Jobs

Ashton Kutcher delivers a stellar performance as Steve Jobs. The actor was able to mimic the computer visionary’s speech patterns, flowing hand gestures, trademark smirk and loping, apelike gait. According to a recent interview, Kutcher even adopted Jobs’ eating patterns, ending up in a hospital after suffering the debilitating effects of the bizarre fruitarian diet.

The film takes us on a journey from Jobs’ college dropout days in 1971 to the iPod launch in 2001. With three decades to cover in 127 minutes, some of the scenes appear rushed and the eleven years between 1985 and 1996 are glossed over. In spite of these flaws, director Joshua Michael Stern still manages to create a powerful narrative about a man obsessed with revolutionary innovation.

Having read Walter Isaacson’s biography, I knew of Jobs’ selfishness, temper and impatience with anyone who failed to share his vision. In this film, we get glimpses of that hair-trigger temper when Jobs yells at his co-workers and later admits, “I just can’t work for other people.” More surprising and disappointing is his treatment of the men who worked alongside him in his father’s garage.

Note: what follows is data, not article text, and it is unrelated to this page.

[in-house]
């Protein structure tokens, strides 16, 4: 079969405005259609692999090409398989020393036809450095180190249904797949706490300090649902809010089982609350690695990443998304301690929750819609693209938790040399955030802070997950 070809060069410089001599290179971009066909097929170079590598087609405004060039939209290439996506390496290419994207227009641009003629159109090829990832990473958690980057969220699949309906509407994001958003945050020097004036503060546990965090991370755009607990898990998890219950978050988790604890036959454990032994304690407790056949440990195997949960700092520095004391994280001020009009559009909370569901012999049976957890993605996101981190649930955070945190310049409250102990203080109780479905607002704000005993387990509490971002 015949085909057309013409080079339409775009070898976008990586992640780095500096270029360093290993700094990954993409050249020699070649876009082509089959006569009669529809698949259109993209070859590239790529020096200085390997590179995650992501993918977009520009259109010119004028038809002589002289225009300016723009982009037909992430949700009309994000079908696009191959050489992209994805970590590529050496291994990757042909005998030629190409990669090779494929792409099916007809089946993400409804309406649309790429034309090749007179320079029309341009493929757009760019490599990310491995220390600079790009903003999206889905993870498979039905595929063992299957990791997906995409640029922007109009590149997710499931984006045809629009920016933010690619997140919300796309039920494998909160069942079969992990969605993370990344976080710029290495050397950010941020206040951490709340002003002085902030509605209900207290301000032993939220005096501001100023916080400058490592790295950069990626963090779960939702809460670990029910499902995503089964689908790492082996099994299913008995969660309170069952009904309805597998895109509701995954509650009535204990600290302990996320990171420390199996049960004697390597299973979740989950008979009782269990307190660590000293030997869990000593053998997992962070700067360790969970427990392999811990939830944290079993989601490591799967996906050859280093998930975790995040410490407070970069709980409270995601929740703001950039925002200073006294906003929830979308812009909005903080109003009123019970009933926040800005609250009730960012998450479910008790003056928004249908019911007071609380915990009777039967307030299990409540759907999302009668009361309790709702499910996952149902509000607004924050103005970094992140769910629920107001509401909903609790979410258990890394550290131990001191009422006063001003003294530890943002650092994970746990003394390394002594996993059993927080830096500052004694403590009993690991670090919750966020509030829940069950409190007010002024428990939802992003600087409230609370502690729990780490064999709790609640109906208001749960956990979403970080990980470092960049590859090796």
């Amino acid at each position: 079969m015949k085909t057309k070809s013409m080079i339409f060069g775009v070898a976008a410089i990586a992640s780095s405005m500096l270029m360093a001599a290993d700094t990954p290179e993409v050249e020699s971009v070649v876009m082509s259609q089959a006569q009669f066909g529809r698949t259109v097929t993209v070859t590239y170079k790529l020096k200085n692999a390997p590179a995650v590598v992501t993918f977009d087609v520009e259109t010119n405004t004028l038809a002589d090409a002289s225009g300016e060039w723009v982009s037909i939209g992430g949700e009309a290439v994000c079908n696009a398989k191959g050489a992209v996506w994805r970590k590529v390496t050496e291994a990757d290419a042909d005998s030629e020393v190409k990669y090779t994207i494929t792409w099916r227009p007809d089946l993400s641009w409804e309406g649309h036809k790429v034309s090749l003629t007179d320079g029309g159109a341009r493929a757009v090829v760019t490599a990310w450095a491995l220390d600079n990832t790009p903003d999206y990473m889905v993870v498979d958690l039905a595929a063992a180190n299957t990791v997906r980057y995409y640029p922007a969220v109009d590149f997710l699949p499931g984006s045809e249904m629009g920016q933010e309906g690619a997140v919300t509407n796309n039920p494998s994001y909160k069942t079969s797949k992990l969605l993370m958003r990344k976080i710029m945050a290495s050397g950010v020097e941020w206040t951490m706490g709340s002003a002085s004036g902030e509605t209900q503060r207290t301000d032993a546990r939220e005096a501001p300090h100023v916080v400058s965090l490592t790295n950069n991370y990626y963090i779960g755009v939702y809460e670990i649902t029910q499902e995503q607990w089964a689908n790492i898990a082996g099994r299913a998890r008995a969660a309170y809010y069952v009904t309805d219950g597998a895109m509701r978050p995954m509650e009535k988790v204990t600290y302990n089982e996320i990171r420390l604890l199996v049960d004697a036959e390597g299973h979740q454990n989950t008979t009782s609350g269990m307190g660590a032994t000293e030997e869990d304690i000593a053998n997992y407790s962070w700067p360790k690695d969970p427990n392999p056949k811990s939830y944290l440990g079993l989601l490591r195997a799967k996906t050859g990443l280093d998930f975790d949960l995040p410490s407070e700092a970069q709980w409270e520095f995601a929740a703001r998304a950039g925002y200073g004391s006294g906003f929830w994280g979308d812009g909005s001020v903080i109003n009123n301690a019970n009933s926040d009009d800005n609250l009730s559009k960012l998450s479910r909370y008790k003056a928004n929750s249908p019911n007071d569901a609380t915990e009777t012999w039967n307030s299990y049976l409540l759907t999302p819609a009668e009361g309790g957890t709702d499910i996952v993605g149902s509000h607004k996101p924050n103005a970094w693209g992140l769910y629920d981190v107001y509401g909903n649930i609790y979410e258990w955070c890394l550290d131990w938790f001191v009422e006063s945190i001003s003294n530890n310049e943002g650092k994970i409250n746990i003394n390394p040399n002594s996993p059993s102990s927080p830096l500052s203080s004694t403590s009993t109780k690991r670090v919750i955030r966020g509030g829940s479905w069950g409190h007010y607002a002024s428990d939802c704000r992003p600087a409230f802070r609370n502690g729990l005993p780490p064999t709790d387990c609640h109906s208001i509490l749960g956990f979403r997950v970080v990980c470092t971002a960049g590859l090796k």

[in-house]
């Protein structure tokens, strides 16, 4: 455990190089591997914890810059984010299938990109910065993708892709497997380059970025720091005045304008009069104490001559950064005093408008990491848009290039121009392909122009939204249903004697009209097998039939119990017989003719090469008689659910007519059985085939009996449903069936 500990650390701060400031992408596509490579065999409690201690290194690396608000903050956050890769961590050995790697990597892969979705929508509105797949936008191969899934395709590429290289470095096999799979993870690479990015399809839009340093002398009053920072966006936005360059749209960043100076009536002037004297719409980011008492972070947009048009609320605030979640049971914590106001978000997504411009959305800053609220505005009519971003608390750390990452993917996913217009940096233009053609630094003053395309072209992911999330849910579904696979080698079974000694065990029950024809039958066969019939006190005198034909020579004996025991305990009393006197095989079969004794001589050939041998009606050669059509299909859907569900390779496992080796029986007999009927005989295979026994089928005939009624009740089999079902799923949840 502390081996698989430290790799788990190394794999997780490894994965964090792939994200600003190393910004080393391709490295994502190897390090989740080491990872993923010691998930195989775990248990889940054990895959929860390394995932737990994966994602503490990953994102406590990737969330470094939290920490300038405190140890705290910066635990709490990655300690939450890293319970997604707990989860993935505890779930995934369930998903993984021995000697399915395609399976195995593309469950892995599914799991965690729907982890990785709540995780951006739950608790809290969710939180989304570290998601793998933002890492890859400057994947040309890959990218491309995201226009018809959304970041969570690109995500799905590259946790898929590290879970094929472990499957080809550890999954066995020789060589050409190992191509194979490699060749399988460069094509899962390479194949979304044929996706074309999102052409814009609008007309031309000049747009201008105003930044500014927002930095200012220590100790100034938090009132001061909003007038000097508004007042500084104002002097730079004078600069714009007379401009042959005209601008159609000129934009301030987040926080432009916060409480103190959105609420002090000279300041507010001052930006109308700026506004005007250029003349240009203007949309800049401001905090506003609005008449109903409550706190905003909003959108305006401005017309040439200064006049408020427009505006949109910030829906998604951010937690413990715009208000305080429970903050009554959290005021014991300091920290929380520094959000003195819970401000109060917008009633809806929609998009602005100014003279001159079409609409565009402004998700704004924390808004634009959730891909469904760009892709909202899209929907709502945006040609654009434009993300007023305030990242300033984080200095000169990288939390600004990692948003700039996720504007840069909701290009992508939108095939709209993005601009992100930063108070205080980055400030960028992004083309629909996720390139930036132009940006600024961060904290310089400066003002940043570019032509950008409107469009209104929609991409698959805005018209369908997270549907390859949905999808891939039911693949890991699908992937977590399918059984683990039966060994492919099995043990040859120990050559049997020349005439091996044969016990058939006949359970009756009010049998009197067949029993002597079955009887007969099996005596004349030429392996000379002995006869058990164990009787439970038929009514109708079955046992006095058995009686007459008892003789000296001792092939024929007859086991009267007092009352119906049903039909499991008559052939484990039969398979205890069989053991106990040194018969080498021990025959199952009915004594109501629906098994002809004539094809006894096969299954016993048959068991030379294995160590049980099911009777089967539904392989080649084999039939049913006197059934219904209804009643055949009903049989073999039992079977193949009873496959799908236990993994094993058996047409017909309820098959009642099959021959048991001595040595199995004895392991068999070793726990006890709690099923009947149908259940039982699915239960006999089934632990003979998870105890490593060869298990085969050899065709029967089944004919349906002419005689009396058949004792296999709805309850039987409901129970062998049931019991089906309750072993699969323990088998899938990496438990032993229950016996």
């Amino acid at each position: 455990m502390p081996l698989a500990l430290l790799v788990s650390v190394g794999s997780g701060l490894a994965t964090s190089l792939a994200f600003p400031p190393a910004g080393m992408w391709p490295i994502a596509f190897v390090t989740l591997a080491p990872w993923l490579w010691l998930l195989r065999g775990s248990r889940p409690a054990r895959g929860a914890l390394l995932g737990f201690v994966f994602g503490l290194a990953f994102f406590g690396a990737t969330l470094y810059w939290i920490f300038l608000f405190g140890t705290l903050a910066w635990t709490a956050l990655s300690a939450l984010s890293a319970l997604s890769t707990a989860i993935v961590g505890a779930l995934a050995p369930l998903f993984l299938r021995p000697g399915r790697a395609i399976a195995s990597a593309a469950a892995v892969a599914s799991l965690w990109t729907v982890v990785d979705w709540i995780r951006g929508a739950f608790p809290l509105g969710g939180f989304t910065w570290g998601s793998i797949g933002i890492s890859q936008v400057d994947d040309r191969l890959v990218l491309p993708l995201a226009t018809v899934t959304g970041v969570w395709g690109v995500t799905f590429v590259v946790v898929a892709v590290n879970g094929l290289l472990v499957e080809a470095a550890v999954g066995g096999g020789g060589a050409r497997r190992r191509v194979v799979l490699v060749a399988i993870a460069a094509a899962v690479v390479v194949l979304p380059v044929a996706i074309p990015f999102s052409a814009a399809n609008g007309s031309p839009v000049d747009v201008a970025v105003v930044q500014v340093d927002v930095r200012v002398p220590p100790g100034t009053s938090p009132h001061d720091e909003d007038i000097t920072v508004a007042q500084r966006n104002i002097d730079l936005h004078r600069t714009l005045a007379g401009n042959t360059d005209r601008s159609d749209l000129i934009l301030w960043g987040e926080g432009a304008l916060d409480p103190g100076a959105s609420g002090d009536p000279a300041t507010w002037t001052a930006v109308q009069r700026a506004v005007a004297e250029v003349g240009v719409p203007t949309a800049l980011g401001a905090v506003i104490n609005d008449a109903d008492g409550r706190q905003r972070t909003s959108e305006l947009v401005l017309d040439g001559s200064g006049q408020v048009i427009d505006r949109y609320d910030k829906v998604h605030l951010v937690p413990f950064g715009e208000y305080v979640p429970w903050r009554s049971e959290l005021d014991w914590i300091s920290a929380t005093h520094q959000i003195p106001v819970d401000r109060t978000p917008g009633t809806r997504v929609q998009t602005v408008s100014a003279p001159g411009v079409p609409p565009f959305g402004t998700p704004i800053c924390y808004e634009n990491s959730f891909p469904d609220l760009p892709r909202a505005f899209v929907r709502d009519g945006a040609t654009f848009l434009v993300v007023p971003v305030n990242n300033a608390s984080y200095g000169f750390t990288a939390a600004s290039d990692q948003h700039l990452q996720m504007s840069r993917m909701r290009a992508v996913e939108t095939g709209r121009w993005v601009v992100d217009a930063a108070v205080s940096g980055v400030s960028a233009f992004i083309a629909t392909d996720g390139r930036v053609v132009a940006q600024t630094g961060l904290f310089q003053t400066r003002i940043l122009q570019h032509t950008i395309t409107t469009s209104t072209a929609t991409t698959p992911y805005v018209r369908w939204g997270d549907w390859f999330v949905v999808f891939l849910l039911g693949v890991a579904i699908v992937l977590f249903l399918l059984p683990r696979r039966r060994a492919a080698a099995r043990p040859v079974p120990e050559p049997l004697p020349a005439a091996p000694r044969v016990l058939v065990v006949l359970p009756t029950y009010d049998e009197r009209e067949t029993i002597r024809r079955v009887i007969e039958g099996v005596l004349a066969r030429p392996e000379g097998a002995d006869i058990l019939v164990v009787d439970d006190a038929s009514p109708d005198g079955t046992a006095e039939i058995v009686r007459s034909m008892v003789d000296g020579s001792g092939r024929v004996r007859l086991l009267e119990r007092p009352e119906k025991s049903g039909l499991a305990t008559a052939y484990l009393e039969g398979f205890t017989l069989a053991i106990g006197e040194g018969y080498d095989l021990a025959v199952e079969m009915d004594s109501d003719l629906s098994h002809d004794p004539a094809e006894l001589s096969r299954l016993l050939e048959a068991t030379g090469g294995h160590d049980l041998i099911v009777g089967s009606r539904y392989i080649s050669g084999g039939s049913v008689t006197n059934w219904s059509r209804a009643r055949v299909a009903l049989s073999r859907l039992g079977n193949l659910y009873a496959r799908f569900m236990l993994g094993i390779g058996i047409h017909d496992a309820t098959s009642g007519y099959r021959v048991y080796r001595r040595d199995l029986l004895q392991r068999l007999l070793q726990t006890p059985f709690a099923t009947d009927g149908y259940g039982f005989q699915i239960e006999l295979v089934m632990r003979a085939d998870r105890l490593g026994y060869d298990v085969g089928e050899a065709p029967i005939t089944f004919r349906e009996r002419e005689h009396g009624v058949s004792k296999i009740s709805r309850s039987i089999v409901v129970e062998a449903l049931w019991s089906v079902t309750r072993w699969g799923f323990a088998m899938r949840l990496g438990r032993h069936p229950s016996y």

Jobs’ personal relationships are also fraught with tension. It is shocking to see his reaction to an unwanted pregnancy and Steve Woznick’s (Josh Gad) soul baring conversation. His feelings toward his daughter Lisa are never fully expressed, but he does appear to have a “normal” family life toward the end of the film.

As many of the reviews have shown, Jobs is definitely open to interpretation. And while not everyone will admire many of Steve Jobs’ personal and business decisions, I don’t think anyone can leave the theater without being inspired by this driven and charismatic leader.

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